For Lifetime Television is mow Zalinda’s Story, which wraps July 23 and stars Blair Brown (Molly Dodd) as a woman who learns to forgive the murderer of her son.

Principal Takes a Holiday, shot for The Wonderful World of Disney until July 28, is a comedy about a power struggle between a feisty high school student and his principal. It stars Zachery Ty Bryan (Home Improvement) and Kevin Nealon (Saturday Night Live).

Disney Channel mow Tourist Trap wraps July 20 and stars Daniel Stern (City Slickers).

Futuristic mow Baby 2000, about cloning children, is being shot for nbc. Elizabeth Perkins (Big) stars in the project that shoots until July 28.

-Rev up your daytimers

The 12th annual Trade Forum of the Vancouver International Film Festival has announced part of its schedule of sessions to run Oct. 8 through 10.

The theme this year is I Did It My Way and highlights include The Art of Motion Picture Financing, Animation: Choosing your Dimension (that being 2D or 3D), a debate on the viability of public broadcasters, and a special panel on the merits of working inside the studio/distributor system or raising production financing privately.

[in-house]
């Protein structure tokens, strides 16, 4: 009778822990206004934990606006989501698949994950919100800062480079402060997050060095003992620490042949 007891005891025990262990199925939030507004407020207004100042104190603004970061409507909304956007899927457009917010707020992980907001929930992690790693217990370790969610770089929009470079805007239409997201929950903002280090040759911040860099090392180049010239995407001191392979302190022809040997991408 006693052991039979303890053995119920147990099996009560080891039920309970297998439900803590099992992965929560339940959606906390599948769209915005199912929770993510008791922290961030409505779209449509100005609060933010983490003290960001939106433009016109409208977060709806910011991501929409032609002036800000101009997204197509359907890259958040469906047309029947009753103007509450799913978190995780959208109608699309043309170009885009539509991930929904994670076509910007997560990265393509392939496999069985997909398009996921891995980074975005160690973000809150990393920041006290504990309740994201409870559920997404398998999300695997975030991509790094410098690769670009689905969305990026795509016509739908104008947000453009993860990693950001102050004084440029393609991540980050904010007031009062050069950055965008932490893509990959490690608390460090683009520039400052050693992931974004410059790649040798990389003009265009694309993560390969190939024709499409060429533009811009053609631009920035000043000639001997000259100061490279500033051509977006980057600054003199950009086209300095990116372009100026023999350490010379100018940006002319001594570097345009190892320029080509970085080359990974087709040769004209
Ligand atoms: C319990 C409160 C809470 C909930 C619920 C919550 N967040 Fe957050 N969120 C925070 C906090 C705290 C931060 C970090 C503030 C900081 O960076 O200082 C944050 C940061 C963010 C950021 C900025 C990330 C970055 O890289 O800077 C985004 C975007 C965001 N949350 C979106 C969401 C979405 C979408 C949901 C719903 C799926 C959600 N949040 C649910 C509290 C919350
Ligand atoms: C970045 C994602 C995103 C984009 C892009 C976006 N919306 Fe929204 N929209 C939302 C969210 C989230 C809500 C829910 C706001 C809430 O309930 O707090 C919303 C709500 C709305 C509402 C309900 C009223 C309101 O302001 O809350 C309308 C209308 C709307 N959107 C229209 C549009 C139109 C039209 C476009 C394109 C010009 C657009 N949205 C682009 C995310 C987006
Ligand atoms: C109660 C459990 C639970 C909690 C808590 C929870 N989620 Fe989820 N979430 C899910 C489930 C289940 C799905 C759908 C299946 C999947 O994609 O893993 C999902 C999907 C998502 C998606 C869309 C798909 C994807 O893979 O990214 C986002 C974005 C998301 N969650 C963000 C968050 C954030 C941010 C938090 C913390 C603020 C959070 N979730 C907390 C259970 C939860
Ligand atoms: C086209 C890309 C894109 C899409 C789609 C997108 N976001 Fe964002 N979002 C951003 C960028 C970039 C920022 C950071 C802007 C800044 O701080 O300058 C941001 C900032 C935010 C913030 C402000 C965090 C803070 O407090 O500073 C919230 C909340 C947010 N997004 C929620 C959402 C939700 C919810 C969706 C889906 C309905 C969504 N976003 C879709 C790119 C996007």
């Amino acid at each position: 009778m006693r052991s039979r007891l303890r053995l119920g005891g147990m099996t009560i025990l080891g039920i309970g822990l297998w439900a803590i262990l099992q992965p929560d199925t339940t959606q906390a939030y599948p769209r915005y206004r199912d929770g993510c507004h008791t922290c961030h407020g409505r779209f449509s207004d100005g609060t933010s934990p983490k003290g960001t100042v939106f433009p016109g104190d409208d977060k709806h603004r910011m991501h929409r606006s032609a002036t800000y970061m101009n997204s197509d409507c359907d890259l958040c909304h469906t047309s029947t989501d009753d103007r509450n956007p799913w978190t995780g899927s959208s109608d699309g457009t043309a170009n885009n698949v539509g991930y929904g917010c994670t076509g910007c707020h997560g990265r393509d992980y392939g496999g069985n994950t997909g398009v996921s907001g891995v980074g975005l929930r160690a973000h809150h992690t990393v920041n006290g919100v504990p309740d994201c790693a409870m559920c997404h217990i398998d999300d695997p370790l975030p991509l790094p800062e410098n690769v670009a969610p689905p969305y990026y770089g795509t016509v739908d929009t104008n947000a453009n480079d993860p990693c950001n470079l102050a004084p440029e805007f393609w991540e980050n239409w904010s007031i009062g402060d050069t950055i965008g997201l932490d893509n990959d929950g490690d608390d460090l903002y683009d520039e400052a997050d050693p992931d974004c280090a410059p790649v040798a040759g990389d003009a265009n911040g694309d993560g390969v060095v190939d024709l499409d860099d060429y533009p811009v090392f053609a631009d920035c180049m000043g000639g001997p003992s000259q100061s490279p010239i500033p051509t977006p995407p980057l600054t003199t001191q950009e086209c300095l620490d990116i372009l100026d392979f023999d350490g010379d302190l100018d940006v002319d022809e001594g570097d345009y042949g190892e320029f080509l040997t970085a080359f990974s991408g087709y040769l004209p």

Early bird passes are $225 compared to $275 after Sept. 19. The popular New Filmmakers’ Day is on Oct. 11.

-You can quote me

ReBoot maker Mainframe Entertainment began trading on the Toronto Stock Exchange on June 17. Its shares – listed as mfe – closed the first day of trading down about 25 cents from its Initial Public Offering and opening price of $9.75 per share. Gross proceeds from the ipo are $29.25 million and the Vancouver-based computer animator will use the money to develop and finance a feature-length film, finance current production including a third season of ReBoot, and acquire software and equipment.

At the same time, Alliance reduced its ownership of Mainframe to 7.8%.